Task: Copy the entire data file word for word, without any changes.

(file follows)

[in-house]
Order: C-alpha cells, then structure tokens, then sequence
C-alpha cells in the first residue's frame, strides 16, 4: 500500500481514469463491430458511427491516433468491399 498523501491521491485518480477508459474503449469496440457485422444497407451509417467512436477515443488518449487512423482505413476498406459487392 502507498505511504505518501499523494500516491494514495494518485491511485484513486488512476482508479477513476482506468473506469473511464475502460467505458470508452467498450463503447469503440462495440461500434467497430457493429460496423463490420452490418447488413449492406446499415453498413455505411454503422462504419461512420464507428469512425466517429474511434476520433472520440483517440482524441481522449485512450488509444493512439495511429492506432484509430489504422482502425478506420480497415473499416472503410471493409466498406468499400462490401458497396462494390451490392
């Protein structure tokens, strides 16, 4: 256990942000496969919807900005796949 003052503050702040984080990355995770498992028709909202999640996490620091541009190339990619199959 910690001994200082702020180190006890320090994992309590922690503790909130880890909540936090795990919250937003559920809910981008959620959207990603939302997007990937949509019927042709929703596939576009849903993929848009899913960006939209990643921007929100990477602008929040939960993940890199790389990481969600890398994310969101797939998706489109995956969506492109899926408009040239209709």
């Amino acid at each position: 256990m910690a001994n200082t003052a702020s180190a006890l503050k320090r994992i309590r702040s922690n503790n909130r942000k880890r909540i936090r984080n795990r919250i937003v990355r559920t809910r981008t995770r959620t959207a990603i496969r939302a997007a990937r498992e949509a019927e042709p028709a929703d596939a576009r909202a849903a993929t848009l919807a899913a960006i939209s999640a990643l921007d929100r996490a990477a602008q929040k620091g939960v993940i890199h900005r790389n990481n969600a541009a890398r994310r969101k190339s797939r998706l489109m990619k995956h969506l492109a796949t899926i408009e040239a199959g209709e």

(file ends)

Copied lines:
[in-house]
Order: C-alpha cells, then structure tokens, then sequence
C-alpha cells in the first residue's frame, strides 16, 4: 500500500481514469463491430458511427491516433468491399 498523501491521491485518480477508459474503449469496440457485422444497407451509417467512436477515443488518449487512423482505413476498406459487392 502507498505511504505518501499523494500516491494514495494518485491511485484513486488512476482508479477513476482506468473506469473511464475502460467505458470508452467498450463503447469503440462495440461500434467497430457493429460496423463490420452490418447488413449492406446499415453498413455505411454503422462504419461512420464507428469512425466517429474511434476520433472520440483517440482524441481522449485512450488509444493512439495511429492506432484509430489504422482502425478506420480497415473499416472503410471493409466498406468499400462490401458497396462494390451490392
């Protein structure tokens, strides 16, 4: 256990942000496969919807900005796949 003052503050702040984080990355995770498992028709909202999640996490620091541009190339990619199959 910690001994200082702020180190006890320090994992309590922690503790909130880890909540936090795990919250937003559920809910981008959620959207990603939302997007990937949509019927042709929703596939576009849903993929848009899913960006939209990643921007929100990477602008929040939960993940890199790389990481969600890398994310969101797939998706489109995956969506492109899926408009040239209709």
């Amino acid at each position: 256990m910690a001994n200082t003052a702020s180190a006890l503050k320090r994992i309590r702040s922690n503790n909130r942000k880890r909540i936090r984080n795990r919250i937003v990355r559920t809910r981008t995770r959620t959207a990603i496969r939302a997007a990937r498992e949509a019927e042709p028709a929703d596939a576009r909202a849903a993929t848009l919807a899913a960006i939209s999640a990643l921007d929100r996490a990477a602008q929040k620091g939960v993940i890199h900005r790389n990481n969600a541009a890398r994310r969101k190339s797939r998706l489109m990619k995956h969506l492109a796949t899926i408009e040239a199959g209709e």